Many of us are looking for ways to go green. Maybe you've purchased one of those funny looking compact-fluorescent light bulbs. Maybe you ride MAX here and there. Maybe you bought a hybrid (I'm jealous).
Or, maybe you bought gas recently in northwest Oregon. If you have, then you've actually purchased something called E-10. It's 10% ethanol, and 90% gasoline. And ethanol...and other biofuels...have been considered to be a big part of the push to go green. Biofuels have been thought to emit a lot less carbon dioxide than petroleum fuels...and so would help in the fight against global warming.
But two startling reports were published late last week in the respected journal Science. Those reports were clear and concise. And what they said can not be ignored.
I'm going to break down what those reports said. It's a lot of information to swallow. But if you care about our environment...and addressing climate change and global warming...you want to understand this. Trust me.
Previously, most studies analyzing the life cycle of ethanol have determined that it's a cleaner fuel than gasoline or diesel. Okay, so what's "the life cycle of ethanol?" Essentially, all the steps in the life of ethanol - from growing corn or other feedstocks, to then refining that feedstock, and finally burning the product - ethanol - in your car. But there's one step missing in the life cycle I just mentioned, and that step has been ignored by most analyses - up until now.
The critical step that has been ignored is the land-use changes that have been happening because of ethanol production. For example, some farms in the Midwest that have previously grown soybeans are now growing corn - for ethanol. But people still need soybeans. So those soybeans are being grown elsewhere - in places like Brazil. And in Brazil, they're clearing new land for these soybean crops. Sometimes they clear and burn a chunk of the Amazon, and start growing these soybeans there. Clearing the rainforest is called a land-use change.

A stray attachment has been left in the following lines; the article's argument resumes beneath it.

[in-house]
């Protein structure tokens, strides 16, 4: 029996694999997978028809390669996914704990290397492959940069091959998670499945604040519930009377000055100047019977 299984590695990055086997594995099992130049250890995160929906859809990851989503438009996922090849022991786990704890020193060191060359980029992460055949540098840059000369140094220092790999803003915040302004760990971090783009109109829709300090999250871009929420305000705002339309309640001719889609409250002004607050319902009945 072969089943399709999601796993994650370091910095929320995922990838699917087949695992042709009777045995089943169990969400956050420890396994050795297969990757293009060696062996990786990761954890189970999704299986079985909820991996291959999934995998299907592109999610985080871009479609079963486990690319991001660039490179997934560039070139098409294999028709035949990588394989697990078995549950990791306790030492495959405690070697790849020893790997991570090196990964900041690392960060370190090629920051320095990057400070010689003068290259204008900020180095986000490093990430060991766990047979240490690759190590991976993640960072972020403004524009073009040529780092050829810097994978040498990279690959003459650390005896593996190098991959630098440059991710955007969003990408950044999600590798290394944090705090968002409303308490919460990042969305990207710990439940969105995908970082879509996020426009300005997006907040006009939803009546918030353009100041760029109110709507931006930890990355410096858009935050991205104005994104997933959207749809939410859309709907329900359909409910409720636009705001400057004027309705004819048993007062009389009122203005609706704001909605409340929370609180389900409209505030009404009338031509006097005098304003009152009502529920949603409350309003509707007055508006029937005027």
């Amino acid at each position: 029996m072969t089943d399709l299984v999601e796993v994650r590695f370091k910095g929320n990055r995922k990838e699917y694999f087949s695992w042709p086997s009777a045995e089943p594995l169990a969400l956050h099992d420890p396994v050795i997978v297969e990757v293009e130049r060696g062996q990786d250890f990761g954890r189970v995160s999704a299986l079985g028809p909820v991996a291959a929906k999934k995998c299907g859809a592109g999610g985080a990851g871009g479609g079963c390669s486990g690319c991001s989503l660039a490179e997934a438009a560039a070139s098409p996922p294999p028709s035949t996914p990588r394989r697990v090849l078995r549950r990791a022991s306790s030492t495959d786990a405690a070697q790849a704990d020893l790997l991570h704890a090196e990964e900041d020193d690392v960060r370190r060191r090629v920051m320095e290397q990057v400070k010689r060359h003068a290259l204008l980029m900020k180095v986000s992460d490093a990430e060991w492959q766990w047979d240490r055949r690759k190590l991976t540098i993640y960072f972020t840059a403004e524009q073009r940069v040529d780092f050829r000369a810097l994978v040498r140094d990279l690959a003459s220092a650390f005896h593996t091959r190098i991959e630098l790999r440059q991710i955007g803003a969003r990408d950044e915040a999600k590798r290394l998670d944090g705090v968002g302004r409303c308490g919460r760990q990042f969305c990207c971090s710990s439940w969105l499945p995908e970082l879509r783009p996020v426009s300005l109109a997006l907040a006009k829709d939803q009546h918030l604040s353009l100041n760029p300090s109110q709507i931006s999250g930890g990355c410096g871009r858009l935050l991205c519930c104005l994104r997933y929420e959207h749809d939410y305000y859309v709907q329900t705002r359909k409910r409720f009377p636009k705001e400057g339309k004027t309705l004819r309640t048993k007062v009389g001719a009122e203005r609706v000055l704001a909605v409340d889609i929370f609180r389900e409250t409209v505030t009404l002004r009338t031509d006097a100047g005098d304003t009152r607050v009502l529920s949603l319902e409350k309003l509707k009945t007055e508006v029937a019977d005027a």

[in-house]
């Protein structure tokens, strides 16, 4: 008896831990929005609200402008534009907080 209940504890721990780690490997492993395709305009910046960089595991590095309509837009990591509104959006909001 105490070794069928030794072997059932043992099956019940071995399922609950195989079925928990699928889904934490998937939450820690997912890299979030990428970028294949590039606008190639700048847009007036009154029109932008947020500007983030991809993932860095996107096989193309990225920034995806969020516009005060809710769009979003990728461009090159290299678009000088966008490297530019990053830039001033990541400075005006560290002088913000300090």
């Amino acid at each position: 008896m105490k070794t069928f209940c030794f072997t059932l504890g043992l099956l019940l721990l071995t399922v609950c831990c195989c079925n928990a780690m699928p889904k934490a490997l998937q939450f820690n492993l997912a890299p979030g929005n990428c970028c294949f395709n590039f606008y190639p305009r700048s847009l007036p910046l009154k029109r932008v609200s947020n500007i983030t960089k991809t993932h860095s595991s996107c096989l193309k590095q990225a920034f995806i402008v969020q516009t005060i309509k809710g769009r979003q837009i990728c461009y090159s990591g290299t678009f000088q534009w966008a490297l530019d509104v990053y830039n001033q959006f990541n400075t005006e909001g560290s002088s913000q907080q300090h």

That clearing and burning of a chunk of the rainforest has detrimental effects on the environment. Simply burning all that bio-material - trees, brush, grass - releases a tremendous amount of carbon into the air. But that's not all. The rainforests actually act as sponges - sucking carbon dioxide out of the air. If they're gone, they can't do that. So you get hit twice, in a sense.
When you factor land-use changes into the life-cycle of ethanol, suddenly the analysis shows that producing and burning ethanol - it actually ends up putting more carbon dioxide into our air than petroleum fuel sources do. And in some cases, by a very large margin.
This is the synopsis of the two reports that came out late last week. Wow.
I spoke with the state, and it says that the major producer of ethanol here in Oregon is getting most of its feedstock - the thing that's refined into ethanol - from the Midwest. So, chances are, some of our ethanol is indirectly contributing to the problem that these two studies examined.
So, you're asking, some of the ethanol I'm burning in my car right now may be polluting the environment worse than petroleum? Yes.
But, some biofuels are actually still considered to be clean. SeQuential Biofuels makes 95% of its fuel from used cooking oil. So cooking oil - that would otherwise be wasted - is being turned into biofuel. Great! In this case, the life cycle of this biofuel shows less carbon emissions than the life cycle of petroleum fuels. But that's only because used cooking oil is the source. If the source were corn - then there would be more carbon emissions - it would be worse than using 100% gasoline.
Of course, these are just two studies - but they are pretty convincing. I've read them both.
It should be mentioned that, over time, technological improvements may address the problems these studies brought up. But for now, according to these reports, large amounts of ethanol are polluting our planet worse than petroleum fuels.
Feel free to e-mail me any questions you have. I'm more than happy to help.